After I rode on Saturday afternoon, we had a little trailer loading session. If I was going to be surprised by a refusal, I wanted it to happen while I had all afternoon to fix it. To my delight, Izzy marched right on the trailer. I clipped him in, closed the door, and gave him a minute to think about it all. He backed out politely, and before he had a chance to reconsider, I put him straight back on and again closed the door.
The next morning, a small refusal came, but I had my dressage whip in hand and gave him a reminder of what refusals earn - a hard and quick back up with a tap, tap, tap to the chest. He walked on politely after that. In fact, once we hit the road, I didn't hear a peep from him. I stopped twice to check on him, and both times he was standing there quietly without the nervous sweat that's he's shown in the past.
It was quite breezy, there were new mirrors in the ring below, and the awning tarps were rustling and snapping in the breeze. There was also a group of trail horses cantering up the hill near the end of the arena, and a very yellow horse in the ring below gave Izzy a bit of a scare. All of these things were wonderful distractions because I had to deal with all of them - just like at a show.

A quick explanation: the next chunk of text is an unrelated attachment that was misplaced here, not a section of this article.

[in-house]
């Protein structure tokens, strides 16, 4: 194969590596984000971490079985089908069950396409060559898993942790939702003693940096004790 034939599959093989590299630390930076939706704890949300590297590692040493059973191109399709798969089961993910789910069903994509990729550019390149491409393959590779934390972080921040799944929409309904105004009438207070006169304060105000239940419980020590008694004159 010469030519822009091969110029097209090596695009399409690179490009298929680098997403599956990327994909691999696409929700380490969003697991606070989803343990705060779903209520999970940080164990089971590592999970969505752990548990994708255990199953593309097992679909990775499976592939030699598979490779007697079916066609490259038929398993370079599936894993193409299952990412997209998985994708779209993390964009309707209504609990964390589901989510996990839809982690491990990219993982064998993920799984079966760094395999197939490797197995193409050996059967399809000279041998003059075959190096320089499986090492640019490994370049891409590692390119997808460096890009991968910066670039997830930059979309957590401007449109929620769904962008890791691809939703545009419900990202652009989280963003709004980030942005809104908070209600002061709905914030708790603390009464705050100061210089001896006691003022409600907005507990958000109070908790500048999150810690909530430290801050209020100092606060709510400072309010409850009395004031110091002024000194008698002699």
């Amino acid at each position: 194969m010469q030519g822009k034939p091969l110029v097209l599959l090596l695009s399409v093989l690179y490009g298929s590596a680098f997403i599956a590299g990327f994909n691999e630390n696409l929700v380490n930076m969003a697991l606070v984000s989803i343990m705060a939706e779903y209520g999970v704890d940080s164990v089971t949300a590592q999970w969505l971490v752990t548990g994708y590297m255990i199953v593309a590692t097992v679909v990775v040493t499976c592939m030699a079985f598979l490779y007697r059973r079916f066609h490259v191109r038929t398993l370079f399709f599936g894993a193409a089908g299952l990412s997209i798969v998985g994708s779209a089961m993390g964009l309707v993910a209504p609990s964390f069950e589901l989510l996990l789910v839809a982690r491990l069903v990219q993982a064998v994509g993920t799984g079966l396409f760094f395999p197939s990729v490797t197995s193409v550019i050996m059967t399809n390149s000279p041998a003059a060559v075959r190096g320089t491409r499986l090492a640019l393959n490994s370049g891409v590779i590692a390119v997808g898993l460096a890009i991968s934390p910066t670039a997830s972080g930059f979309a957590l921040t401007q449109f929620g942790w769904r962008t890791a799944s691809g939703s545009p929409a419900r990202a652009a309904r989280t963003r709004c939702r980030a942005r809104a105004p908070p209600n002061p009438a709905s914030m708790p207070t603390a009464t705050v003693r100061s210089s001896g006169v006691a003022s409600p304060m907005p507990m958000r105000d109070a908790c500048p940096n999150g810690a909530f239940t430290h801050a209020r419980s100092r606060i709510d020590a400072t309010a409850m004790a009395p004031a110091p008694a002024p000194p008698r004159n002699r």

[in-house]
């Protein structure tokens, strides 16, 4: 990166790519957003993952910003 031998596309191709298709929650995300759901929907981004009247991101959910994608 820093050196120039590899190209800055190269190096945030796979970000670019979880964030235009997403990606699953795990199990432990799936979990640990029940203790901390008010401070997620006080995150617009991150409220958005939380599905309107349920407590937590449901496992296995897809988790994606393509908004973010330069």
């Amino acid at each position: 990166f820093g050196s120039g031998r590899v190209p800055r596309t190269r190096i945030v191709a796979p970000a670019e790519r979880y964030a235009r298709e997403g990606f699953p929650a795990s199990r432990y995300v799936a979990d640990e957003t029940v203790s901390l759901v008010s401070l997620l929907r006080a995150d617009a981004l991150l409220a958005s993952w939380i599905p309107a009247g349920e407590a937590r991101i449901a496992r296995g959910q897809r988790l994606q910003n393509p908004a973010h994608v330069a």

Every other word from Chemaine was about getting his attention and keeping his attention. She wanted me to remind him at every stride that I was still up there and that he needed to be focusing on me. In order to do that, I had to get some inside bend while really firming up the outside rein to create a sort of barrier.
If I can keep playing with the inside rein while keeping the outside rein locked down, I'll be able to keep the inside bend which will prevent him from using that muscle under his neck. It's all about that bend, 'bout that bend, no trouble!
He has a beautiful canter when I can be strong enough in my half halts. I's not easy though as he is a powerful horse who isn't very disciplined yet. Here's a video of work on the left lead canter. There's a lot of ugly, but there are also some lovely moments. The best part is listening to Chemaine coach me through the work. It's interesting to hear what she thinks is important - getting the correct lead wasn't her focus. She was more interested in getting that inside bend, just like we did at the trot.
You can watch for yourself ...
That's my homework for the next few weeks: It's all about that bend, 'bout that bend, no trouble! I am going to focus on keeping his attention with an inside bend. I also need to be much stronger in the half halt - I love Chemaine's tip about thinking "canter in place for two or three strides." With better inside bend and a strong half halt, we'll get a decent canter in no time!
I'll leave you with a pretty cool parting shot. Check out that inside hind and the muscle on that badonkadonk!